The system, called Decagon, could help doctors make better decisions about which drugs to prescribe and help researchers find better combinations of drugs to treat complex diseases, said Marinka Zitnik, a postdoctoral fellow at Stanford University in the US.
Once available to doctors in a more user-friendly form, Decagon's predictions would be an improvement over what is available now, which essentially comes down to chance - a patient takes one drug, starts taking another and then develops a headache or worse.
There are about 1,000 different known side effects and 5,000 drugs on the market, making for nearly 125 billion possible side effects between all possible pairs of drugs.
Most of these have never been prescribed together, let alone systematically studied.
Zitnik, Monica Agrawal, a master's student at Stanford, and colleagues realised they could get around that problem by studying how drugs affect the underlying cellular machinery in our body.
They composed a massive network describing how the more than 19,000 proteins in our bodies interact with each other and how different drugs affect these proteins.
Using more than four million known associations between drugs and side effects, the team then designed a method to identify patterns in how side effects arise based on how drugs target different proteins.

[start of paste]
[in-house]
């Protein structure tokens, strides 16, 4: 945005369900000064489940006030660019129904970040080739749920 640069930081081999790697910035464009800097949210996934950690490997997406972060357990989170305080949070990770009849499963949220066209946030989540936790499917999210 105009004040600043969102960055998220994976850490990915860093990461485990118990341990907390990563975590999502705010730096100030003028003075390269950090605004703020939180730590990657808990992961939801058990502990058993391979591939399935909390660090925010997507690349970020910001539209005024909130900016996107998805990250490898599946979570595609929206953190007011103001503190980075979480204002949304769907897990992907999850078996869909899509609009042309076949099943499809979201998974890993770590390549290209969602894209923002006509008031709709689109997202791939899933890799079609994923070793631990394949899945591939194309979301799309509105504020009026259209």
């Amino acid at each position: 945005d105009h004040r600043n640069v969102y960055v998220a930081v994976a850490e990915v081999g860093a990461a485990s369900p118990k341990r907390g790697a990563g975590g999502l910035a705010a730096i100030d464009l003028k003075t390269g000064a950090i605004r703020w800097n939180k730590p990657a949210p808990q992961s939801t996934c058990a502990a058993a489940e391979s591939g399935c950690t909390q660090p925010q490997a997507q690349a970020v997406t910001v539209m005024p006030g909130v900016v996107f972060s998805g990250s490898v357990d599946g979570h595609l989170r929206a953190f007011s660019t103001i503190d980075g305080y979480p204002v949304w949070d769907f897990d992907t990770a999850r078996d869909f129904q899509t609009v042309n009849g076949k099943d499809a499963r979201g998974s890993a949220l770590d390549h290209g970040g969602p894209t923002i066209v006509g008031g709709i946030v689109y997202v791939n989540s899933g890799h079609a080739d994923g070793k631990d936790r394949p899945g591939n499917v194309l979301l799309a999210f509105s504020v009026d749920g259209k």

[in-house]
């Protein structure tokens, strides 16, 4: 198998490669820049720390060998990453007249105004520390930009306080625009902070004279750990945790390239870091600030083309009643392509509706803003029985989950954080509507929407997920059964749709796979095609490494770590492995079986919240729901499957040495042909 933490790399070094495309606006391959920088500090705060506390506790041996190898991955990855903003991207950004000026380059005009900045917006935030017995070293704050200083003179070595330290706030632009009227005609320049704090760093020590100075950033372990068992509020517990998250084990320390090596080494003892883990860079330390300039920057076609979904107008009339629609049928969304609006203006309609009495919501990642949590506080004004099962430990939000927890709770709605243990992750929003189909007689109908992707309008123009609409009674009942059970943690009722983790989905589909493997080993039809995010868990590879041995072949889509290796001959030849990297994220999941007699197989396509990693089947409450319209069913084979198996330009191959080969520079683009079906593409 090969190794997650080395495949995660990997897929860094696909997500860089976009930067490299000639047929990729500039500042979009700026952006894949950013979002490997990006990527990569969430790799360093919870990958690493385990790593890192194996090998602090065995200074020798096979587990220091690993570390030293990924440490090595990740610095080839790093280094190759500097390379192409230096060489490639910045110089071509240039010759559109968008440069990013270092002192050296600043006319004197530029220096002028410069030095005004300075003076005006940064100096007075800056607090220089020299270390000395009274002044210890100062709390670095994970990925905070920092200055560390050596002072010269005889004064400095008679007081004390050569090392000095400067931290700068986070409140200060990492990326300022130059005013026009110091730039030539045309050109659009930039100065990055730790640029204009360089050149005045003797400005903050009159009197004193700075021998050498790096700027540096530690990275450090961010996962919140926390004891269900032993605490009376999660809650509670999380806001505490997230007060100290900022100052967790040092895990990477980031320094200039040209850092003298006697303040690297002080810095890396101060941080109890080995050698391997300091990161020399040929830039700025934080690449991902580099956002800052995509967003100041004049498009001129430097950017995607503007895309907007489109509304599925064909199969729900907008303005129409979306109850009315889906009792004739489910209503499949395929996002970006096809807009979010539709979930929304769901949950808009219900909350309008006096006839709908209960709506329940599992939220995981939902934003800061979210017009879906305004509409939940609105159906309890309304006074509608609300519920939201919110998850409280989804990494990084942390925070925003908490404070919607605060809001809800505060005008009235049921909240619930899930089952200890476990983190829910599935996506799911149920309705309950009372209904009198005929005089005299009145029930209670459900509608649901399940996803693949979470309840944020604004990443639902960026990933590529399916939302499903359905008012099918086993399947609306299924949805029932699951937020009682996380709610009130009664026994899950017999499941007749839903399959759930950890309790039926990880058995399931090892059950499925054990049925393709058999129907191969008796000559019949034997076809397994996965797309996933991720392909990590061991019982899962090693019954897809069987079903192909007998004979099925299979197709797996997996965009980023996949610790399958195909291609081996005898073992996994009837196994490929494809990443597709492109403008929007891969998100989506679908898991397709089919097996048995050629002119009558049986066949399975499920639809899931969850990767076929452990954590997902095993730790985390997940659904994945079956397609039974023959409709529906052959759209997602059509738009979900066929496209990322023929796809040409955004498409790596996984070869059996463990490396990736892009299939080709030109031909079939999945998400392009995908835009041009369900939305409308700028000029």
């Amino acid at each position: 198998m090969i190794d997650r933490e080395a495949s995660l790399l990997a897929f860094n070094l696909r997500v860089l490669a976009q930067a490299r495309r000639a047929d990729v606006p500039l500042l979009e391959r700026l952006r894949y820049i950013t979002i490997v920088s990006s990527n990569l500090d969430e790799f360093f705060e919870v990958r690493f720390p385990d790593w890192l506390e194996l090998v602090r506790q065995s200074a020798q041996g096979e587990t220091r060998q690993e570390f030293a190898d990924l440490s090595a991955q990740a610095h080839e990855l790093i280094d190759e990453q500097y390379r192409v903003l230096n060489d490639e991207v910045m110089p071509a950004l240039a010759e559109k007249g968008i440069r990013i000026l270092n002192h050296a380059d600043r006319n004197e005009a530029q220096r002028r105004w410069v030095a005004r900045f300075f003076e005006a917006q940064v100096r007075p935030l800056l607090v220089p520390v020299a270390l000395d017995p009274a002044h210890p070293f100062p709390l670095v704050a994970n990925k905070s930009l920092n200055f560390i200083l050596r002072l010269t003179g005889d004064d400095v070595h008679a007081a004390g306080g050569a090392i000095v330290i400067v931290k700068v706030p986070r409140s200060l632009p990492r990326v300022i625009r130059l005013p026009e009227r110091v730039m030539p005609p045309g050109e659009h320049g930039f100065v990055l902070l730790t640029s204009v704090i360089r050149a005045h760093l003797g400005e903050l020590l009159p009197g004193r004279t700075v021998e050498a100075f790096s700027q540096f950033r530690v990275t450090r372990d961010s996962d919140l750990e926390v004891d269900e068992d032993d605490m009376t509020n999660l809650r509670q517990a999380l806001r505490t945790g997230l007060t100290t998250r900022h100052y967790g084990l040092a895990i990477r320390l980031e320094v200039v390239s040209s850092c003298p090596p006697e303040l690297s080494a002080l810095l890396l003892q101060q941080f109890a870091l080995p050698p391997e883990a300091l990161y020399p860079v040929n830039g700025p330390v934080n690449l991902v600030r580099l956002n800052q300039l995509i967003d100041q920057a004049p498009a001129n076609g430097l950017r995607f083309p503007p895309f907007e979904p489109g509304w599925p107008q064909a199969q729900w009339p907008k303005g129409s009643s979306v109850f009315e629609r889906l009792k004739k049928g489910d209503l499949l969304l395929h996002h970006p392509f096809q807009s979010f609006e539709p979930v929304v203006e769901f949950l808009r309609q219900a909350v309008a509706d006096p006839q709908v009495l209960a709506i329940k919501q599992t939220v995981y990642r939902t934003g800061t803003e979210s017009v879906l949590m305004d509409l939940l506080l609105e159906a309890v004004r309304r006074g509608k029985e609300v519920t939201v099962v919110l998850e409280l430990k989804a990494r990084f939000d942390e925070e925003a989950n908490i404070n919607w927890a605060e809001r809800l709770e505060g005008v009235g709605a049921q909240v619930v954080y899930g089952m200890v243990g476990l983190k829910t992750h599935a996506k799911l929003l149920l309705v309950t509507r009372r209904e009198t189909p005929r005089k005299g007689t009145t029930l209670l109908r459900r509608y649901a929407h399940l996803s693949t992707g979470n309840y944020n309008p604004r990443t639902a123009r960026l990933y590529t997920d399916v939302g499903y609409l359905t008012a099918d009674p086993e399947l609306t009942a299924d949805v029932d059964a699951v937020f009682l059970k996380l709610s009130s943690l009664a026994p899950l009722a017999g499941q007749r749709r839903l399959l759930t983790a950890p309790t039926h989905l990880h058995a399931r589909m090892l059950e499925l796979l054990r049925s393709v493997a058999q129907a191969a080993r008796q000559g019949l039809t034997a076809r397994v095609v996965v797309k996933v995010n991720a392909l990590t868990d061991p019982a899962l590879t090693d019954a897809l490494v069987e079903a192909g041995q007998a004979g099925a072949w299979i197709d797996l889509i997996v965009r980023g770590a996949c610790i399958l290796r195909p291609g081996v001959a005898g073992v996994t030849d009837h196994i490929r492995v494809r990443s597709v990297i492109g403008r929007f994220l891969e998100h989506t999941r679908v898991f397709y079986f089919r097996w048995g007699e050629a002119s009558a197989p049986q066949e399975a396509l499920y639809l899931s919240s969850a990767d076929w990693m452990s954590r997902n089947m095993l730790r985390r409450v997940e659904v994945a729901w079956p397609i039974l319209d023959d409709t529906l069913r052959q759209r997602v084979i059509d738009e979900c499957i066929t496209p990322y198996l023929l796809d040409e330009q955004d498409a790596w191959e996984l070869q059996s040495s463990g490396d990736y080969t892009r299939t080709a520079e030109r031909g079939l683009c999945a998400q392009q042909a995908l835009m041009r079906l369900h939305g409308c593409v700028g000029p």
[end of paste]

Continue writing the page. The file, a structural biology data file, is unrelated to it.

The team turned to deep learning, a kind of artificial intelligence modelled after the brain. In essence, deep learning looks at complex data and extracts from them abstract, sometimes counter-intuitive patterns in the data.
In this case, the researchers designed their system to infer patterns about drug interaction side effects and predict previously unseen consequences from taking two drugs together.
Just because Decagon found a pattern does not necessarily make it real, so the group looked to see if its predictions came true, and in many cases, they did.
For example, there was no indication in the team's data that the combination of atorvastatin, a cholesterol drug, and amlopidine, a blood pressure medication, could lead to muscle inflammation, yet Decagon predicted that it would, and it was right, researchers said.
Although it did not appear in the original data, a case report from 2017 suggested the drug combination had led to a dangerous kind of muscle inflammation, they said.
That example was born out in other cases as well. When they searched the medical literature for evidence of ten side effects predicted by Decagon but not in their original data, the team found that five out of the ten have recently been confirmed, lending further credence to Decagon's predictions.
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